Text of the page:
P: n/a Steve Kirsch wrote: Marcus Andren's code was simple and easy enough to do the job, so I'm using that for now. I'm not knowledgable about regular expressions at the moment, and don't have the time to learn them right now (this project is due tomorrow!). So, I'll stick with the simple validation accomplished by Marcus's code (above), and hopefully I'll learn some regular expressions in the future to come enhance this in a future version. If one of you would like to suggest an alternative to Marcus' code using regular expressions, please post the code. Thanks again, and best regards to all. It's worth learning regular expressions just because they're very useful in certain situations. However, any regular expression solution to this problem is likely to be significantly more complicated than the code Marcus provided, and probably slower too. It's very easy to see by inspection that Marcus's code works. (Admittedly I'd decrement balance in one statement and check it in another, but that's a minor nit-pick.) Checking that a matching regular expression - especially one that copes with arbitrary levels of nesting - is correct would be very, very hard. It's always worth thinking about the right tool for the job - in this case, regular expressions aren't the right tool, IMO. -- Jon Skeet - http://www.pobox.com/~skeet Blog: http://www.msmvps.com/jon.skeet If replying to the group, please do not mail me too Nov 17 '05 #13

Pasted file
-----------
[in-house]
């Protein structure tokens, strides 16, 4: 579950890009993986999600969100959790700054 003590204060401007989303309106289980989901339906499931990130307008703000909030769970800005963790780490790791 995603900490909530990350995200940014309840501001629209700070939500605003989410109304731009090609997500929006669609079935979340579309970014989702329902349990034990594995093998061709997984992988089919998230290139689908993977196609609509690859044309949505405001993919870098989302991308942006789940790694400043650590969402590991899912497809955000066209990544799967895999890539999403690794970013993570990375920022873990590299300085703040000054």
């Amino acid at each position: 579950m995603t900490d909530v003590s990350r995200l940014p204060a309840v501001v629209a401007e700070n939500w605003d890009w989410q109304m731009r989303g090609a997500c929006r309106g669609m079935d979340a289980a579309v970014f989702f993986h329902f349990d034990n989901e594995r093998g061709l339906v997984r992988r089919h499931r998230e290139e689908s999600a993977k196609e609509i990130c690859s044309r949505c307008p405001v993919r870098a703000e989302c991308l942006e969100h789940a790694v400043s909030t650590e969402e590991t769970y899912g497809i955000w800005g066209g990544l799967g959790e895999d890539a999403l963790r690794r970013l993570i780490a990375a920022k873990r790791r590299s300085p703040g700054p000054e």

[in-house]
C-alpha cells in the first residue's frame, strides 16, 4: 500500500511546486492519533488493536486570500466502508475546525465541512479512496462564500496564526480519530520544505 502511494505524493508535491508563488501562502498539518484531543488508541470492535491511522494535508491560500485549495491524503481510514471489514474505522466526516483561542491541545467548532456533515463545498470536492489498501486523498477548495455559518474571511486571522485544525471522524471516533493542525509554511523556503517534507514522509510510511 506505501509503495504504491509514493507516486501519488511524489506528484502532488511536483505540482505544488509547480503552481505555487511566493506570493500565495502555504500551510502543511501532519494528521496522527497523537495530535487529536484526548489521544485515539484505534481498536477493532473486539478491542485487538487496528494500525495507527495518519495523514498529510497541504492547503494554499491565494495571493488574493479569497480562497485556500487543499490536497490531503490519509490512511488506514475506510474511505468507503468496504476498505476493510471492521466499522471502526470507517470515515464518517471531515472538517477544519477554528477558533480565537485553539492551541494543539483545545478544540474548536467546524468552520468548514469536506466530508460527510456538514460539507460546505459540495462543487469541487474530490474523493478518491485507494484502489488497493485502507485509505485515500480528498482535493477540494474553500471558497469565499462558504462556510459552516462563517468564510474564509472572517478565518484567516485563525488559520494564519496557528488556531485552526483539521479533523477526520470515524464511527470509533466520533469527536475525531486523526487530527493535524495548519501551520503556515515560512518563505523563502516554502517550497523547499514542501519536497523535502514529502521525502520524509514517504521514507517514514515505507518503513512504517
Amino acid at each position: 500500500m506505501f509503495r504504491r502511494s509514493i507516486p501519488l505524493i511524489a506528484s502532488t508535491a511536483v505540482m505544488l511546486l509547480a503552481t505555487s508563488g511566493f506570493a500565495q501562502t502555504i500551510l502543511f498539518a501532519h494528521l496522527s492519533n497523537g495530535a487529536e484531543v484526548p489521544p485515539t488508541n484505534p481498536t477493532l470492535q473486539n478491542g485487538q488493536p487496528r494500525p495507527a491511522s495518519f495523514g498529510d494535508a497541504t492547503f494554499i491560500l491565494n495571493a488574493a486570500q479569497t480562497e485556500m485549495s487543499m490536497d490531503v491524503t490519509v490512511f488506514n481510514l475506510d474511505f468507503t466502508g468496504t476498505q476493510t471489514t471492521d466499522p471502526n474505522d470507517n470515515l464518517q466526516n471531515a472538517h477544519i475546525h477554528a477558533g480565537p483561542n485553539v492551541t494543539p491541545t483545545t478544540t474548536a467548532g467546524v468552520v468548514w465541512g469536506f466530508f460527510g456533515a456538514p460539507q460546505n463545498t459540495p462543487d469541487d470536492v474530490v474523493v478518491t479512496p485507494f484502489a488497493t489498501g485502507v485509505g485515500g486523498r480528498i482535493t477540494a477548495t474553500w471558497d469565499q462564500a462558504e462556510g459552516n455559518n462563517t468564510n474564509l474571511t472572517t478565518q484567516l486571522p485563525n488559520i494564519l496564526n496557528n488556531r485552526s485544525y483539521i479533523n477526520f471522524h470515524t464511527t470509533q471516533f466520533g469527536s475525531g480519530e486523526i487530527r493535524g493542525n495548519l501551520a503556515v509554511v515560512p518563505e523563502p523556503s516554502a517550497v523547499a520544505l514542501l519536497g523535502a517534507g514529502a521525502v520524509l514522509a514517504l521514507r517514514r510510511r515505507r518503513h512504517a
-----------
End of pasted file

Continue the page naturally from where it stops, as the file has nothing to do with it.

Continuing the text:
P: n/a Steve, you can use the following regex : ^[^()]*(?:$$([^()]*(?:(?:(\()[^()]*)+(?:(?<-2>$$)[^()]*)+)*(?(2)(?!)))\)[^() ]*)*$Here a simple example to know if parenthesis match : Regex regex=new Regex(@"^[^()]*(?:$$([^()]*(?:(?:(\()[^()]*)+(?:(?<-2>$$)[^()]*)+)*(?(2)(?!) ))\)[^()]*)*$"); if (!regex.IsMatch(theStringIWantToCheck)) MessageBox.Show("Parenthesis do not match !"); Another example to know all the subexpressions (not the inner subexpression but you can find them with recursivity) : Regex regex=new Regex(@"^[^()]*(?:$$([^()]*(?:(?:(\()[^()]*)+(?:(?<-2>$$)[^()]*)+)*(?(2)(?!) ))\)[^()]*)*$"); Match match=regex.Match(theStringIWantToCheck); if (match.Success) { foreach(Capture c in match.Groups[1].Captures) MessageBox.Show("SubExpression="+c.Value); //You can have the number of subexpressions with match.Groups[1].Captures.Count } else { MessageBox.Show("Parenthesis do not match !"); } If you want to understand how it works, there is a good article from Ryan Byington that helped me to make this regexe : http://blogs.msdn.com/bclteam/archiv...15/396452.aspx You can also use RegexOptions.Compiled in Regex, and also use Static Regex class if you want a faster Regex. Marcus Code is obviously quicker than this one with Regex (on my computer, it's 4 times quicker), but I would prefer Regex. It's more "object" like. You can do what you want without modifying your source code. Everything is stored in Capures field in one shot, so you can navigate very easily. If you wanted to do the same with Marcus Code, I guess it would not be 4 times quicker but maybe not more than 2 times quicker.) Hope it helps, Ludovic Soeur. Nov 17 '05 #14  P: n/a "Jon Skeet [C# MVP]" wrote in message news:MP************************@msnews.microsoft.c om... Checking that a matching regular expression - especially one that copes with arbitrary levels of nesting - is correct would be very, very hard. "Ludovic SOEUR" wrote in message news:ev**************@TK2MSFTNGP15.phx.gbl... Steve, you can use the following regex : ^[^()]*(?:$$([^()]*(?:(?:(\()[^()]*)+(?:(?<-2>$$)[^()]*)+)*(?(2)(?!)))\)[^() ]*)*$ Hehe. Guess Ludovic just proved Jon's point. =) I think if you are evil enough to write such a regexp, you must never ever supply a comment telling what the regexp does. Heck, the maintainance guys need to think for themselves! =) Happy Coding - Michael S Nov 17 '05 #15